There is nothing as fine as a piece of Slow Roast Pork Belly with crispy crackling paired with a roasting pan gravy it is comfort food heaven!
Whilst this recipe takes a while most of the time you can kick back and drink in the aroma of your dinner easing its way to perfection.
The Classic British Roast.
The French have been known to refer to the British as “Les Rosbifs” after our love of roast beef.
Whilst it is true, we are not all raised on roast beef, it is far too expensive, snigger!
Add a slathering of gravy and we are in heaven!
One of my favourites is Slow Roast Pork Belly, it has the perfect ratio of fat to meat.
Which when slow roast leads to just the juiciest pieces of meat and always seems to have the perfect crispy crackling!
I was raised on Sunday Lunch platters that were loaded with food.
I now prefer a much more moderate plate of food and usually serve this with braised red cabbage and roast potatoes.
In a hushed voice, I will add that I usually use a slice of bread to mop up the gravy at the end of the meal. Is that just me?
But it would be equally good served alongside these baked pears with blue cheese!
How To Make A Roasting Pan Gravy.
The secret to a perfect roasting pan gravy is patience, nothing more nothing less!
Make sure you reduce your liquid and keep on reducing by 2/3 to 3/4 of the original volume. It does not matter whether you are using beer, wine, stock or water.
Then a load of butter to add richness and body.
When you do that there should be no need for cornstarch or flour to thicken your gravy.
It should take approximately 15-20 minutes. But a joint of roasted meat needs to rest for between 15 and 30 minutes so there is ample time.
Placing a roasting pan on your hob can cause problems if like me you cook on electricity.
I get around this by bringing the liquid I am using to make the gravy to a boil.
Then I pour it into the roasting tray and scrape off all the caramelised bits before returning to a pan for the reduction phase.
How To Get Perfect Crackling.
There is a whole host of old wives tails to getting the perfect crackling.
The key is driving off liquid. I usually rely on heat to achieve this either turning the heat to high at the start or end of the cooking process.
Many will tell you to make sure your skin is dry. Well, I pour beer all over my pork knuckle before it cooks and that always has the most wonderful crackling.
I do like to score the fat on my pork belly as it makes it easier to serve. I have tested it both scored and unscored and both return perfect crackling.
But scored makes it easier to eat.
Salt does help drive off moisture but it also is responsible for flavour so do not skimp!
A hunk of slowly roasted pork belly served with a glorious pan gravy is my idea of food heaven!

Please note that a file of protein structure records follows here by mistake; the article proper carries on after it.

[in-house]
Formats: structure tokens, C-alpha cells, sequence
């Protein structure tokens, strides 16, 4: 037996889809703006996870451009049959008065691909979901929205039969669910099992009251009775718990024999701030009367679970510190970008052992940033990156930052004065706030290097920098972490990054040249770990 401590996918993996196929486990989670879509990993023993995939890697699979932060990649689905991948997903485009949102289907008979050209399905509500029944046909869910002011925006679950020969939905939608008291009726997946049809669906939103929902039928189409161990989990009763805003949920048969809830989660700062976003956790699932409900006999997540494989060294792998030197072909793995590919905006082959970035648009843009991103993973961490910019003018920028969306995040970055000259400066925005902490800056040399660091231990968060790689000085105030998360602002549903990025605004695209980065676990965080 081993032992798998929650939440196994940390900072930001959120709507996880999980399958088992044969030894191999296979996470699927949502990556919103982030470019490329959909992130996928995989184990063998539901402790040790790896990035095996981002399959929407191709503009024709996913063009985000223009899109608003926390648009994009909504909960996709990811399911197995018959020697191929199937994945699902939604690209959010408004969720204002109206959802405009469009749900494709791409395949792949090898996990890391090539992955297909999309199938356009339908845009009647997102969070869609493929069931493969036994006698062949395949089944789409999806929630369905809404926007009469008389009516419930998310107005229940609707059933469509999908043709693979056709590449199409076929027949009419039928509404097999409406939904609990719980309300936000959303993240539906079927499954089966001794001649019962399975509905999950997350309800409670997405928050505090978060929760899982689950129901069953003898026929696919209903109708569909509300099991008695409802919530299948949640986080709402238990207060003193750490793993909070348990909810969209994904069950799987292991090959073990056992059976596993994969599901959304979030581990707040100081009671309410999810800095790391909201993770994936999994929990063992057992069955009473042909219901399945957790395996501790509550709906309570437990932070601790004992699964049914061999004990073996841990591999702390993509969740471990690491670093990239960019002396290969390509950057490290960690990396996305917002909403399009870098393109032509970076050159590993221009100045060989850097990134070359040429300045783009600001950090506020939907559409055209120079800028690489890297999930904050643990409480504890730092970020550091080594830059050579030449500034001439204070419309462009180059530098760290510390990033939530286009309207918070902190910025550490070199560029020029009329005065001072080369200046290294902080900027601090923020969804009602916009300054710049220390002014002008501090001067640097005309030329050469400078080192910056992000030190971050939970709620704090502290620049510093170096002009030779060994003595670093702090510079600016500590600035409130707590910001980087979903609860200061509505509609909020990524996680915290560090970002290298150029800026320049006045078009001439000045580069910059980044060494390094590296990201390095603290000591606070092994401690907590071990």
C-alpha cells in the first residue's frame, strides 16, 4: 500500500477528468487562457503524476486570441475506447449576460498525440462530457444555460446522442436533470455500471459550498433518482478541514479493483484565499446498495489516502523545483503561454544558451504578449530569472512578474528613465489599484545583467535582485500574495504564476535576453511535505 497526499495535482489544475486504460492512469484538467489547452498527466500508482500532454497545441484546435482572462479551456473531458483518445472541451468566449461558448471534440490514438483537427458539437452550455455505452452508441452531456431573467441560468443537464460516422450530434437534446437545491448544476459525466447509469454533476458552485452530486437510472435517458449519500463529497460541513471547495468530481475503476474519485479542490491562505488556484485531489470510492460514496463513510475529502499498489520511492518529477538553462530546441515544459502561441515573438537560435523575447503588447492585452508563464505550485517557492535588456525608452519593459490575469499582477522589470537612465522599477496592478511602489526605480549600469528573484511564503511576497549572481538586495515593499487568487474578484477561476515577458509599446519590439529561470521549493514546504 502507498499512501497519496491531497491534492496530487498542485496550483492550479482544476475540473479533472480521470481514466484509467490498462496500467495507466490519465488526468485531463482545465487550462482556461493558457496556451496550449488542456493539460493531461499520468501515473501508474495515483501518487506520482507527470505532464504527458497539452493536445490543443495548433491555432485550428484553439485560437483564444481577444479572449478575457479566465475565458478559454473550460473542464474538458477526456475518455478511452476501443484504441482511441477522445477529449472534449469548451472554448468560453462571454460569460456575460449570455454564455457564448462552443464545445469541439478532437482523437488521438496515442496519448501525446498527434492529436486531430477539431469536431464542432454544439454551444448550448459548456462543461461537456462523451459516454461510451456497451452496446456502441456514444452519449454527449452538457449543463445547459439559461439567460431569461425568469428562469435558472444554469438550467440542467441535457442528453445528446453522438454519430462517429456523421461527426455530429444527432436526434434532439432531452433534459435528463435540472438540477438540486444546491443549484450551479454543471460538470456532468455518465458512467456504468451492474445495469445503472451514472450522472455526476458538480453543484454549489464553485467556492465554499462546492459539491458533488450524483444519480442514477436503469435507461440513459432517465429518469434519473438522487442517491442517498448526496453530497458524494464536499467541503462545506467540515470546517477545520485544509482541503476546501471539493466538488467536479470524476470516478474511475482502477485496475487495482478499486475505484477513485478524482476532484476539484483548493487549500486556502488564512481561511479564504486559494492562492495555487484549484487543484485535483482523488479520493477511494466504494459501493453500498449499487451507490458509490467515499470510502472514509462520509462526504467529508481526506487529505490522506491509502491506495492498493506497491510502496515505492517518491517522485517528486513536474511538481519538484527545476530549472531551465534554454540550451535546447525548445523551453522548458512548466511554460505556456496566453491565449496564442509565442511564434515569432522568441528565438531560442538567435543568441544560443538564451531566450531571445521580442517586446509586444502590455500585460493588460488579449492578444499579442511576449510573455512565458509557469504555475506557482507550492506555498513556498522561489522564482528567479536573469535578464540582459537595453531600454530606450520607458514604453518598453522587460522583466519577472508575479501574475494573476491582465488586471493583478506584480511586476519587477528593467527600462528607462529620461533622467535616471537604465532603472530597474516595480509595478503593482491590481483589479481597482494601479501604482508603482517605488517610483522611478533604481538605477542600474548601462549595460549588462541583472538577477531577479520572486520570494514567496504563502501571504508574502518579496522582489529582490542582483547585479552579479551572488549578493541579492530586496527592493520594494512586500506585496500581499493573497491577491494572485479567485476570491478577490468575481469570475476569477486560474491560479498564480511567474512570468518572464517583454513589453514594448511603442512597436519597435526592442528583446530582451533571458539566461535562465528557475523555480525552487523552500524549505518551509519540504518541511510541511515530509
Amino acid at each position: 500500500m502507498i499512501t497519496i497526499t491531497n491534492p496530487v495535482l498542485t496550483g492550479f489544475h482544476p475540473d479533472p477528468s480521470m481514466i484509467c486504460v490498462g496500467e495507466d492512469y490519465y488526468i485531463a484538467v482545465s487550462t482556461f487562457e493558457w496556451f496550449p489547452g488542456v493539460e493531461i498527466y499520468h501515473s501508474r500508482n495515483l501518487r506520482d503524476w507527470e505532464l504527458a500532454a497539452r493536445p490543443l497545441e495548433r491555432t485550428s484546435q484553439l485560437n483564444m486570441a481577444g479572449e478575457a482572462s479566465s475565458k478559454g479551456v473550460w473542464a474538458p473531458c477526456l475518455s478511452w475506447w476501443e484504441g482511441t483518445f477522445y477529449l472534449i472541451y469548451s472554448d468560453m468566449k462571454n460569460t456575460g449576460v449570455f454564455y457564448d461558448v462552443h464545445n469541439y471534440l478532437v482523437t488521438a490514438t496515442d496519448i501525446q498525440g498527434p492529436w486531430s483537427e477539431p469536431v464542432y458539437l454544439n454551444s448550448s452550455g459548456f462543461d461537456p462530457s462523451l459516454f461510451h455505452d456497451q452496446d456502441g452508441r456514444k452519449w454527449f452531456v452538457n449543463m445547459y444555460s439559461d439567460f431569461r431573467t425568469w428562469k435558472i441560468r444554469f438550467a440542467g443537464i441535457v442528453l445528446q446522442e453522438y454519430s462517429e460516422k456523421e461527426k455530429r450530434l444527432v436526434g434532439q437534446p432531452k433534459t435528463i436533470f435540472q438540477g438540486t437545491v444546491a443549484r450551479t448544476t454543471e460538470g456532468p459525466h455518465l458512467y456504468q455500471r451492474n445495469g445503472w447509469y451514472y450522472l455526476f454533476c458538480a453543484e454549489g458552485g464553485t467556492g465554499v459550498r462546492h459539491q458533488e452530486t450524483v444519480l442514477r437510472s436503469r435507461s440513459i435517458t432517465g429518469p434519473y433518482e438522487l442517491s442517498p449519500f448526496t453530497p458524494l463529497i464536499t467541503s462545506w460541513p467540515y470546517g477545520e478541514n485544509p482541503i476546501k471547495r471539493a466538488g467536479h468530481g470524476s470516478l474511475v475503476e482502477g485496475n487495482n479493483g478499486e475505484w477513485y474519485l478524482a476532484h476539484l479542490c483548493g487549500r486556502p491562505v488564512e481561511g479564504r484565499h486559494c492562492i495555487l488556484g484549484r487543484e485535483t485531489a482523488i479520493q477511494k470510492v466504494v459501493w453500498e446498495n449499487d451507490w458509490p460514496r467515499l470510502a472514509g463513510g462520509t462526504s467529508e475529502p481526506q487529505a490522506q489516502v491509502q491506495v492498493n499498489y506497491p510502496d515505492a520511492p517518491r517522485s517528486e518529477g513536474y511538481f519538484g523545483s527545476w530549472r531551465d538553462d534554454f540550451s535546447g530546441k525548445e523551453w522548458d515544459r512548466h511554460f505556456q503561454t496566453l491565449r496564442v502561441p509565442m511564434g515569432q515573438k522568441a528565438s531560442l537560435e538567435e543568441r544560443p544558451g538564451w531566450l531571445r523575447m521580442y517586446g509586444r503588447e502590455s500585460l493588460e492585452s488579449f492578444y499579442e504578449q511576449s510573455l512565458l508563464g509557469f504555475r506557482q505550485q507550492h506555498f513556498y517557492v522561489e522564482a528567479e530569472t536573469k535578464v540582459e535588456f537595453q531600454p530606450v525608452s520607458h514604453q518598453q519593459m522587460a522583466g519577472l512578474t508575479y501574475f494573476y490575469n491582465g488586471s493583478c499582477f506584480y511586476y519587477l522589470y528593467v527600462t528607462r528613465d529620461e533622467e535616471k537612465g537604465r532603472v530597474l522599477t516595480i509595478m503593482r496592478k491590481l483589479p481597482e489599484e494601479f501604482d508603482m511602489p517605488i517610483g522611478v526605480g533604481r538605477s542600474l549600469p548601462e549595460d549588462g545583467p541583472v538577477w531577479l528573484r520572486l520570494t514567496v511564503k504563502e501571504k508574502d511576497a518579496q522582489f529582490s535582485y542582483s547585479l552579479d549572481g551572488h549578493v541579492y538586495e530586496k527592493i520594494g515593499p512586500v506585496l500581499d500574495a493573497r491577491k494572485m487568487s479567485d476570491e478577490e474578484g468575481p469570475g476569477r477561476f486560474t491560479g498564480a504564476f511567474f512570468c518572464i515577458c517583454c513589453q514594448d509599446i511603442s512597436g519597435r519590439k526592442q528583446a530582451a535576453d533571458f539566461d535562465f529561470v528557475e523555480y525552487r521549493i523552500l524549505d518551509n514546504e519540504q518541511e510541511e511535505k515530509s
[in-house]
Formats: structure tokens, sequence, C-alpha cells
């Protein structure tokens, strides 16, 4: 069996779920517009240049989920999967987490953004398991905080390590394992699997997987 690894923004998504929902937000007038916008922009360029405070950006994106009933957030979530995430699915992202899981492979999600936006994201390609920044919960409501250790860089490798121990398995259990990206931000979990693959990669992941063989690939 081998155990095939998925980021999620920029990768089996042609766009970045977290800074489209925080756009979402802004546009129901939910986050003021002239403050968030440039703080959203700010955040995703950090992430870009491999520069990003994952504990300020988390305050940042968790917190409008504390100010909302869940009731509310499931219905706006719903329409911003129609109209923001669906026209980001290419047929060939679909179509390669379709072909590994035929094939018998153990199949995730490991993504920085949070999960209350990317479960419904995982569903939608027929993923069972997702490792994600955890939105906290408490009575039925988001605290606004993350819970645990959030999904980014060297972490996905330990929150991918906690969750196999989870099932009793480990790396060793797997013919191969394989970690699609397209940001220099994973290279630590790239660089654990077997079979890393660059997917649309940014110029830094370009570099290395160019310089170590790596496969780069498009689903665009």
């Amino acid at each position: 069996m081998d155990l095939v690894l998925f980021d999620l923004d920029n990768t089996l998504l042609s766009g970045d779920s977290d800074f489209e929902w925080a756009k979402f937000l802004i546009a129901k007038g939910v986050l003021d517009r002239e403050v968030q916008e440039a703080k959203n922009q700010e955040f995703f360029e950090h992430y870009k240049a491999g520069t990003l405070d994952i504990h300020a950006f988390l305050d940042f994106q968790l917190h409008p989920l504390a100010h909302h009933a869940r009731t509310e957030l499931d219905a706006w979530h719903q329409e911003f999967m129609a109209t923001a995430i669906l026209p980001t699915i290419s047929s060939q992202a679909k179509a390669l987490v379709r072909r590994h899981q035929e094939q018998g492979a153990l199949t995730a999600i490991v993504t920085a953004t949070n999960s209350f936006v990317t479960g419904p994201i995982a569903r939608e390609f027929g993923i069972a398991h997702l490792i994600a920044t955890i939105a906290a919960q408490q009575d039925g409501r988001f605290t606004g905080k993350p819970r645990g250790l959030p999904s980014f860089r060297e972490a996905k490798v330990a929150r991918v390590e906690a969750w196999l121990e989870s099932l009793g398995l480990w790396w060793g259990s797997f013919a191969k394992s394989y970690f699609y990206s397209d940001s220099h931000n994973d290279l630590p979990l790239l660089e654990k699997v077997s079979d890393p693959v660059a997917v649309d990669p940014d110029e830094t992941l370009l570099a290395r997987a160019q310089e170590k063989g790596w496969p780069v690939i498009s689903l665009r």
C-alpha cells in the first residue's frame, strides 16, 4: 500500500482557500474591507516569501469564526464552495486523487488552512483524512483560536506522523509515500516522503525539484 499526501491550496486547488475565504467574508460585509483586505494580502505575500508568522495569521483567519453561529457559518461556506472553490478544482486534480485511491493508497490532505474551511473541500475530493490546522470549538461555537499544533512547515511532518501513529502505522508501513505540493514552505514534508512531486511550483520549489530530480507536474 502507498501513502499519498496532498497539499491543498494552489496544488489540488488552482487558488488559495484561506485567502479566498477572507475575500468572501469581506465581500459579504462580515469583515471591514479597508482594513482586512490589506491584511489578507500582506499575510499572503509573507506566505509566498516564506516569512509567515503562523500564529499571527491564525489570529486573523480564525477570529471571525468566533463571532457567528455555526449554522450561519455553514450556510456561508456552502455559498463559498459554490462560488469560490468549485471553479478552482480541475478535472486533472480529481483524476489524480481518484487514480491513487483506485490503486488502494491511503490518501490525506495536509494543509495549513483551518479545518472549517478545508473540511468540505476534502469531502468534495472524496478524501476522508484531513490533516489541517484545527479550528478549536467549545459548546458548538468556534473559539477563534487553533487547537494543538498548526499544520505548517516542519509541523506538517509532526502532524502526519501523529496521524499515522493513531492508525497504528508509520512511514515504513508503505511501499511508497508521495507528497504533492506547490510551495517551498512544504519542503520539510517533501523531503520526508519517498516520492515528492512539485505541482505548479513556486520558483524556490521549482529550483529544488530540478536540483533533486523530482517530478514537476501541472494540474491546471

- 1 kg (2.2 lb) Pork Belly
- 1 Tsp Ground Black Pepper
- 1 Tsp Coarse Sea Salt
- 1 Large Onion
For the 'Gravy'
- 330 ml (1 1/3 Cup) Cider
- 250 ml (1 Cup) Chicken Stock
- 50 g (3 Tbsp + 1 Tsp) Butter
- Salt and Pepper
- Make sure your pork belly has been bought closer to room temperature before cooking.
- Preheat your oven to 220°C or 450°F.
- Score the skin of the pork in a crosshatch pattern with each cut around 1cm from the last.
- Cut the onion into slices around 1-1.5 cm thick, do not worry about removing the skin.
- When your oven is hot arrange the onion slices in a square roughly the same size as your pork and place the pork on top
- Place in the oven for 30 minutes or until the skin begins to blister, you may need to turn the pork occasionally if your oven has hot spots.
- When the skin is beginning to blister and crackle turn down the heat to 150°C or 300°F and allow to cook for another 2 hours.
- If you want roast potatoes add them when you reduce the oven temperature.
- When the pork is done remove from the oven and allow to rest for 20 minutes.
- If you have roast potatoes in the oven turn the temperature up to 200°C or 400°F to crisp them up whilst you rest the meat.
- Now is the perfect time to make the gravy, pour off all but a scant covering of fat from the roasting pan and place over a high heat.
- Pour in the cider scraping the pan as you go to deglaze
- Then pour in the chicken stock and reduce my two thirds to three quarters.
- When reduced pass through a fine-mesh sieve.
- Melt in the butter whilst whisking and taste for seasoning adding salt and pepper as required.
I usually parboil floury potatoes for 10 minutes for roasters, then toss them around to rough them up before I put them in the roasting tin.
Amount Per Serving: Calories: 898Total Fat: 65gSaturated Fat: 26gTrans Fat: 1gUnsaturated Fat: 36gCholesterol: 239mgSodium: 1066mgCarbohydrates: 16gFiber: 1gSugar: 11gProtein: 60g
Calorific details are provided by a third-party application and are to be used as indicative figures only.